High Self-Discharge Rate

A high self-discharge rate means that lead-acid batteries lose a significant amount of capacity when left idle over time, requiring regular charging.

Environmental Pollution

Lead-acid batteries contain the heavy metal lead and corrosive sulfuric acid. Improper handling of these batteries can easily cause harm to human health and the environment.

Sodium Ion Battery VS. Lead Acid Battery

After gaining a basic understanding of these two types of batteries, let’s list some comparison items to intuitively grasp the differences between them.

Sodium Ion Battery VS Lead Acid Battery

Sodium Ion Battery VS Lead Acid Battery


Both sodium-ion and lead-acid batteries are secondary batteries, meaning they are rechargeable.


Sodium-ion batteries: The nominal voltage is between 2.8 to 3.5V.

Lead-acid batteries: The nominal voltage is 2.0V, they can discharge down to 1.5V and charge up to 2.4V.

Raw Materials

The raw materials for both sodium-ion and lead-acid batteries are abundant and inexpensive.


Sodium-ion Batteries: Since this technology is still developing, its cost will continue to decrease as the scale of production expands. We can estimate its cost across three stages:

During the promotion period, the cost is higher than that of lead-acid batteries;

During the development period, the price can be on par with lead-acid batteries;

In the boom period, it will be lower than that of lead-acid batteries.

Lead-acid Batteries: Compared to sodium-ion and lithium-ion batteries, their cost is relatively low, around $0.3/Wh. However, due to the shorter lifespan of lead-acid batteries, they may need to be replaced more frequently.

Energy Density

Energy density refers to the amount of energy stored within a given volume or mass of a substance.

Sodium-ion Batteries: They have a relatively high energy density, which can reach 100~150Wh/kg, thus storing more energy.

Lead-acid Batteries: They have a low energy density, typically between 30~50Wh/kg, which means they store less energy in comparison.

Volume And Weight

From the above comparison, it is evident that sodium-ion batteries have a higher energy density. This means that for the same volume, sodium-ion batteries store more energy. To obtain the same amount of energy, lead-acid batteries require a larger volume, resulting in a heavier weight.

In summary: Sodium-ion batteries are lighter and more compact than lead-acid batteries.

Cycle Life

Sodium-ion Batteries: They have a longer cycle life, currently ranging from 2,000 to 6,000 charge-discharge cycles, and are capable of achieving 100% depth of discharge.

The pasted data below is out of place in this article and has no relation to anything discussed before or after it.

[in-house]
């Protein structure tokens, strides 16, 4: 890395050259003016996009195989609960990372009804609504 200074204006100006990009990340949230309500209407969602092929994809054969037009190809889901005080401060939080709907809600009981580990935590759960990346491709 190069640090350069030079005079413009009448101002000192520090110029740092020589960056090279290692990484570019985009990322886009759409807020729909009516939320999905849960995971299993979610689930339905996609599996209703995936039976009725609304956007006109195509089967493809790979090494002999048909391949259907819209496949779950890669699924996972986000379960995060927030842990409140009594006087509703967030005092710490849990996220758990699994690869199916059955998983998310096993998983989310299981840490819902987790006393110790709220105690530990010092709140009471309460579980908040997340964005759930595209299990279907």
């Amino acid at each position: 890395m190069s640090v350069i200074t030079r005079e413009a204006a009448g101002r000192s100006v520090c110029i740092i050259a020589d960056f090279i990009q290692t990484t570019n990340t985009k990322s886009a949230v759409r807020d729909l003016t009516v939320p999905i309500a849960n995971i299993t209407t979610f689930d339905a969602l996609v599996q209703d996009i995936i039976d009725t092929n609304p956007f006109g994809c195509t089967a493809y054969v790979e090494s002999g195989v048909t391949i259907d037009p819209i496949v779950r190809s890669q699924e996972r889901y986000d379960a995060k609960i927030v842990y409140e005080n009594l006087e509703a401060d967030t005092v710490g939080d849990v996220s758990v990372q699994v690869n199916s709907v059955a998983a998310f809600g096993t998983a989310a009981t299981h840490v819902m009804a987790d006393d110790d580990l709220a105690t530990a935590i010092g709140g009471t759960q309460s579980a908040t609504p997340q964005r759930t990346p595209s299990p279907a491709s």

Lead-acid Batteries: Their cycle life is around 300 to 600 cycles, with a lifespan of 2 to 4 years, which is relatively short, especially during deep discharge conditions.

Temperature Performance

Sodium-ion Batteries: They have a wide operating temperature range, typically from -40°C to 60°C. They also perform well at low temperatures, maintaining about 80% of their capacity at -20°C, making them well-suited for use in extremely cold regions.

Lead-acid Batteries: They have a weaker temperature adaptation capability, with performance declining under extreme temperature conditions. Especially at low temperatures such as -20°C, their capacity can drop below 60%.

Charging Speed

Sodium-ion Batteries: They have excellent rate capabilities, capable of charging up to 90% of their capacity within 15 minutes, which is a very fast charging speed.

Lead-acid Batteries: They charge more slowly and have lower charging efficiency compared to sodium-ion batteries.


Sodium-ion Batteries: They have passed a series of safety tests and possess extremely high safety performance. They have good thermal stability and are not prone to spontaneous combustion or explosion. Additionally, the electrolyte is not highly corrosive, which reduces the risk of leakage.

Lead-acid Batteries: The chemical reactions in lead-acid batteries are relatively stable. However, they can release hydrogen gas when overcharged or damaged. Under certain conditions, a mixture of hydrogen and oxygen can lead to an explosion. Moreover, their electrolyte consists of sulfuric acid, which is highly corrosive and poses a risk of leakage.

Memory Effect 

Memory effect is usually associated with nickel-cadmium or nickel-metal hydride batteries. Batteries with memory effect are unable to utilize their full capacity, leading to reduced actual usage time. However, lead-acid batteries and sodium-ion batteries do not have a memory effect and are not affected by it.